Debt collection is one of the services of Apolat Legal which is highly evaluated by clients for our professional, active and productive performance. We have the advantages of being knowledgeable about practice during the discussion and negotiation, the local laws regulating legal issues related to debt collection, which is appropriate with legal, economic, political and cultural backgrounds in Vietnam. Additionally, with the participation of experienced lawyers who have been practicing in the legal field for many years, numerous debt collections have been accomplished, which earns us the greatest trust from our clients.
Apolat Legal performs all tasks related to debt collection, from the stages of approaching clients, counseling, researching, sending letters of demand to the stages of negotiation and participating in litigation, enforcement to collect debts. We dedicate ourselves to thoroughly and carefully analyzing and conducting each stage during the debt collection to provide our clients with the best protection.
Also, Apolat Legal frequently and proactively informs and discusses with clients about the progress of each stage of their case, which may help them to be updated with latest and precise information to co-operate with Apolat Legal in making strategies for the collection appropriate with their goals, wishes and business operation at each specific time.
Online piracy is a growing problem in Vietnam. Experts indicate that a large volume of all digital content (music, movies, e-books, software and mobile phone applications) provided to users on the Internet in Vietnam is pirated. The copyright enforcement has been facing big challenges due to the scale and the borderless nature of the internet. In this context, the role of online service providers in protecting online contents from copyright infringement must be carefully taken into account. Under current Vietnam legal framework, the liability of online intermediaries is mainly governed by the Law on Intellectual property law 2005, amended in 2009, 2019 and the Law on Information Technology 2006 and relevant decrees, circulars.
The current Vietnamese intellectual property legal framework has been issued on the ground of the country’s IP commitments under the World Trade Organization (WTO) Agreement on Trade-Related Aspects of Intellectual Property Rights (TRIPS). Although this also is a major important international treaty in IP field, it is obvious that the TRIPS’s standard concerning IP right protection and enforcement measures are lower than that of the EU. Thus, entering EVFTA may require Vietnam government to adjust the current IP laws to comply with the new higher commitments.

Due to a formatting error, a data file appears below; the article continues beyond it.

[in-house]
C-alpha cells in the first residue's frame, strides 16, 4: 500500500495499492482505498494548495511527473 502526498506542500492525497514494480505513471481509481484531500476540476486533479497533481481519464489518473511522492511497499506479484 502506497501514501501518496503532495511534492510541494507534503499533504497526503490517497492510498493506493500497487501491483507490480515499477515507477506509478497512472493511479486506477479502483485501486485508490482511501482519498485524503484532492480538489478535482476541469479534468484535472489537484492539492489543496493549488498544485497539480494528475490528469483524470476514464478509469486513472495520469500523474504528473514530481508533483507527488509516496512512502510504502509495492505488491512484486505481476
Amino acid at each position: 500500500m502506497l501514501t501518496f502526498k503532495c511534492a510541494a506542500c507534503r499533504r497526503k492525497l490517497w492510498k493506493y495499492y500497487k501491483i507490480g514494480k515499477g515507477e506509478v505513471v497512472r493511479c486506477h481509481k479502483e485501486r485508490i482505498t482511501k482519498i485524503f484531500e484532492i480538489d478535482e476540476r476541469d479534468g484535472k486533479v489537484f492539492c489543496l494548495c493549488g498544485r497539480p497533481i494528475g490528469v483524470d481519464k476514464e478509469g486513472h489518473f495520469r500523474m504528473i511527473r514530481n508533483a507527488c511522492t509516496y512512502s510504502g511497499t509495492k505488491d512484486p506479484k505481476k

Under Vietnam intellectual property framework, the liability of online intermediaries is mainly governed by the Law on intellectual property law 2005, the law on information technology 2006 and relevant decrees, circulars. The first decree on this issue is Decree No. 55 adopted in 2001. Regarding the EVFTA, intellectual property matters are regulated in Chapter 12 of the Agreement. The objectives of this Chapter are to facilitate the creation, production and commercialization of innovative and creative products between the Parties, contributing to a more sustainable and inclusive economy in each Party; and achieve an adequate and effective level of protection and enforcement of intellectual property rights. Furthermore, the Agreement also requires that the protection and enforcement of intellectual property rights should contribute to the promotion of technological innovation and to the transfer and dissemination of technology, to the mutual advantage of producers and users of technological knowledge and in a manner conducive to social and economic welfare, and to a balance of rights and obligations.
However, there are still some inconsistencies that Vietnamese laws must be enhanced to comply with commitments under EVFTA. Firstly, the Vietnam’s current IP law still lacks regulations specifying four commitments concerning (i) exclusive right of performers and phonogram producers to make public their performances and phonograms; (ii) protection of 169 EU’s geographical indications listed in the FTA; (iii) extension of terms of pharmaceutical patents as compensation for delayed licensing; and (iv) presumption of authorship or ownership.
The other legislation that governs the liabilities of online service provider on the intellectual property infringements on the internet is the Law on Information Technology 2006. Accordingly, this law explicitly exempts online intermediaries from liabilities in certain circumstances. In order to further clarify the implementation of the information technology law, the Joint Circular No. 07 was issued. Accordingly, telecommunications service suppliers, internet service suppliers, providers of online social network services, providers of information search services, and companies leasing digital information storage space are directly liable for infringing content only in limited circumstances. The circumstances include when intermediary service provider:
a) Is the source of uploading, transmitting or providing digital information content through telecommunications networks and the Internet without the permission of the right holder;
b) Fix, mutilate, copy digital information content in any form without the permission of the right holder;